step by step
I wrote this litte set up guide for the tech support folks at Great Planes (US) to use when guys called in confused over 401 set up. It's but ONE way of doing it, but it does appear to get guys off on the right foot.
Quick Start Guide for the GY401
Without a doubt, the GY401/9253 is one of the best tail rotor stabilization systems produced to date. Its simple set up and solid performance characteristics have made it a hands down favorite among many sport helicopter pilots. The instructions that come with the gyro are good, but they offer several options for set up. Some of these options are more confusing than others, sometimes confusing the newcomer and making him or her feel the gyro is a great deal more complicated to set up than it ever has to be. What follows is ONE example for setting up the GY401 gyro that works for virtually any model and almost any brand of radio. It avoids the use of any preprogrammed gyro software, because many months of following posts and questions on the various web forums has proven that those software menus produce far more confusion than the set up about to be detailed. One final note: The GY401 works best with the 9253 servo, period. Even the best analog and digital servos that Futaba produces pale in comparison to the performance achieved when the gyro is paired with the 9253 servo. Any and all callers who are attempting to use another servo with the GY401 should be strongly encouraged to obtain a 9253 servo as soon as possible.
Step by step set up:
1. Mount the gyro using either the supplied tape or a single layer of high quality 1/8 inch servo tape. Multiple layers of tape are unnecessary and potentially detrimental to gyro performance if the mounting becomes excessively “spongy”.
2. On most helicopters, a servo wheel with ball joint mounting radius of 12.5-14mm is a good starting point. A wheel with a hole drilled for the ball joint is preferred over a “star” arm because of greater rigidity.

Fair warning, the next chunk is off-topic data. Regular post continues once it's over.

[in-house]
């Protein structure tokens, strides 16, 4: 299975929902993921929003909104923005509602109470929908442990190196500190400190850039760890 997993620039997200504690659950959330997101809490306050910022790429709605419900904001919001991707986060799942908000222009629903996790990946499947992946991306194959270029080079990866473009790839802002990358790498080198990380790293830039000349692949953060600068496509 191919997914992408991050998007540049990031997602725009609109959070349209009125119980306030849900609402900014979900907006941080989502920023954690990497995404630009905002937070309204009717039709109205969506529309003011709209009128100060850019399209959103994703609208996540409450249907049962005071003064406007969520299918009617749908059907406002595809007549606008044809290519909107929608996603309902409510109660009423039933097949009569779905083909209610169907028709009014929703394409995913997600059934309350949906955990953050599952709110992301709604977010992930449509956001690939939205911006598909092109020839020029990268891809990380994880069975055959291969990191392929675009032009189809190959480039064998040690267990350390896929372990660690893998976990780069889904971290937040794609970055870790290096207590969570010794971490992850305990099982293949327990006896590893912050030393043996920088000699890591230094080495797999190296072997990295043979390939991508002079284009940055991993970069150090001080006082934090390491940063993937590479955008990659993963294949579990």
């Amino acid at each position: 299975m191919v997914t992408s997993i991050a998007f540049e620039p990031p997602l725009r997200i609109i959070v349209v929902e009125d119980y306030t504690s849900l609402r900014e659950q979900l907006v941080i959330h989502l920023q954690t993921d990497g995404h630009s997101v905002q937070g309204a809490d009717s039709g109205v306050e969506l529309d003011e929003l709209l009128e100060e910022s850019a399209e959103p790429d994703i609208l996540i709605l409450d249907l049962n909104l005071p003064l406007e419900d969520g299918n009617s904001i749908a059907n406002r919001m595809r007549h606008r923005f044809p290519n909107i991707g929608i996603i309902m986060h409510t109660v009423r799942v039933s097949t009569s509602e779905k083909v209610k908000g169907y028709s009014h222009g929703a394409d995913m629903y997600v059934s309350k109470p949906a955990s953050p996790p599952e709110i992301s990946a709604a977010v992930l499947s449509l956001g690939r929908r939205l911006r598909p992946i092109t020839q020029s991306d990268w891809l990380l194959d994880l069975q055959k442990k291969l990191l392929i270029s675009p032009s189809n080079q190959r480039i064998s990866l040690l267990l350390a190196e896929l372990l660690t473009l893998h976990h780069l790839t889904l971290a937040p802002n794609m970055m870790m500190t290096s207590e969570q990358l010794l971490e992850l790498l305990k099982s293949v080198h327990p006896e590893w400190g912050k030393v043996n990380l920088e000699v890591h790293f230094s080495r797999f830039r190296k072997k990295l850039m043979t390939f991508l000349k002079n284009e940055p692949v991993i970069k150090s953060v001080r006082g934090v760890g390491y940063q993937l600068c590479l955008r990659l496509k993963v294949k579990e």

3. The helicopter model and engine must be running smoothly. No gyro will eve perform correctly if the model is vibrating or the engine is incorrectly tuned.
4. Confirm that no subtrim or ATV is present in the transmitter in any flight condition on the rudder channel. This point is critical. For the time being, keep the rudder AFR or D/R’s at 100%, as well.
5. Using the limit trimmer pot on the gyro, adjust the tail rotor travel as needed for no binding at extremes of throw. Make certain left and right inputs are checked, because many helicopters have asymmetrical tail rotor pitch change mechanisms.
6. The delay trimmer should remain at 0. If the user insists on using a servo other than the 9253, some amount of delay may be required to soften the bounce/rebound of the tail at the end of quick rudder inputs.
7. Set the DIP switch on the gyro for digital servo, assuming the 9253 is installed. Don’t forget to ask about what servo the customer is using.
8. The direction DIP switch is set such that movement of the nose of the model to the left (counter clockwise) causes the gyro to supply a right tail rotor command to the servo. Check and double check this point, because getting it backwards can cause needless excitement on a model’s first flight.